ADHD is caused by too much sugar (or aspartame, or preservatives, etc.) in the diet.
Among the causal myths about ADHD, some have targeted common dietary substances, including sugar, aspartame (an artificial sweetener), various food colorings, and preservatives. However, the role of dietary factors has been investigated for three decades without producing evidence of a relationship. In 1982, at a consensus conference convened by the National Institutes of Health, researchers reviewed over 20 studies and found that no relationships existed between dietary variables and the symptoms of ADHD. Neither those studies nor others conducted since that time have yielded any evidence of a relationship between the consumption of specific substances and the symptoms of ADHD (Hoover & Milich, 1994; Shaywitz et al., 1994; Wolraich et al., 1994; Wolraich, Milich, Stumbo, & Schultz, 1985).
When a complete causal explanation of ADHD is established, it will not be so simple as the effects of ingesting sugar or artificial sweetener. Nor is it likely that it will involve a single cause. Just as a number of causal elements have been found for medical conditions such as heart and bone diseases, scientists believe multiple factors will ultimately be identified as causes of ADHD (LaHoste et al., 1996).
ADHD is caused by poor parenting.
Although some members of the public have stated that poor child-raising practices are responsible for causing ADHD, research has found no evidence to support this myth. However, research has revealed that in a significant number of cases, parents' genetic contributions to their children may "cause" ADHD. One study that investigated the role of genetic inheritance found that when one parent had ADHD, the risk to his or her offspring was 57% (Biederman et al., 1995). Although researchers have not identified a genetic link in all cases of ADHD, they have found that individuals with a family history of the disorder are more likely to have it themselves. This risk may be increased when combined with factors that parents may or may not be able to control, including prenatal health and environmental toxins (Milberger, Biederman, & Faraone, 1994; Sprich-Buckminster, Biederman, Milberger, Faraone, & Lehman, 1993).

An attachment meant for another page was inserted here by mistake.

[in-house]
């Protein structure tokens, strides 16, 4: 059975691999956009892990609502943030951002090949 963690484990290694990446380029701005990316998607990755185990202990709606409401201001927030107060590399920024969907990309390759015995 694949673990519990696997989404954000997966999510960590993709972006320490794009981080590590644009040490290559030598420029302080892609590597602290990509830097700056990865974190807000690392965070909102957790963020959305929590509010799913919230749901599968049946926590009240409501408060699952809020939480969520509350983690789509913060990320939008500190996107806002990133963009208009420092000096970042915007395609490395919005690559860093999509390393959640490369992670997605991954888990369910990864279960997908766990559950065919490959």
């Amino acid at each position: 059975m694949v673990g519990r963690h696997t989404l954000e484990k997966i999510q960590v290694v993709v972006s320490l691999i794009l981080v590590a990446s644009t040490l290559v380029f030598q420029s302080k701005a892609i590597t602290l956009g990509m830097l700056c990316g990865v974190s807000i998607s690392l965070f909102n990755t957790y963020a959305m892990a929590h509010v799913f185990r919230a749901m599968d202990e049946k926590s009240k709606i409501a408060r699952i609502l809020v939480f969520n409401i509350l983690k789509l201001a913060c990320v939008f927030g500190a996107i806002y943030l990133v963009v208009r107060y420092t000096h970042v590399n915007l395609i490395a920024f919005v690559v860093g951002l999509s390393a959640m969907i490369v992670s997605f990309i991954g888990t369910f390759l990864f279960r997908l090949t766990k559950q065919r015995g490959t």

Among the studies that have investigated the heritability of ADHD several have found that the parents and siblings of children diagnosed with ADHD are much more likely to have the disorder themselves (Cantwell, 1972; Biederman et al., 1992; Deutsch, Matthysse, Swanson, & Farkas, 1990; Faraone et al., 1993; Hechtman, 1994). Studies of twins have found that if one identical twin has ADHD, the chances have been estimated at 80-90% that the other twin will have it as well (Hechtman, 1994; Levy, Hay, McStephen, Wood, & Waldman, 1997). Findings of the same study indicated that if one non-identical twin has ADHD, there is a 30% chance that the sibling twin will have it as well. Other studies have demonstrated genetic transmission factors in children who have both ADHD and learning disabilities (Faraone et al., 1993; Gilger, Pennington. & DeFries, 1992; Gillis, Gilger, Pennington, & DeFries, 1992; Semrud-Clikeman et al., 1992).
Researchers are currently investigating the relationship of multiple genetic factors to ADHD. In 1995, a dopamine-related gene was linked to novelty-seeking behavior (Cook et a1., 1995; Benjamin et al.,1996; Ebstein et al., 1996). Two years later, researchers confirmed that it is involved in some cases of ADHD (Gill, Daly, Heron, Hawi, & Fitzgerald, 1997; Swanson et al., 1997).
Although a causal link has not been demonstrated between parenting practices and ADHD, this is not necessarily the case for two other conditions that co-occur at a high rate of frequency with ADHD. Studies have indicated that two disorders associated with significantly difficult and negative behaviors, Oppositional Defiant Disorder (ODD) and Conduct Disorder (CD), may in some cases be connected with parents' behavior. The behaviors associated with ODD and CD appear to be precipitated or exacerbated by some parents' communication styles and child-rearing practices (Sprich-Buckminster et al., 1993).
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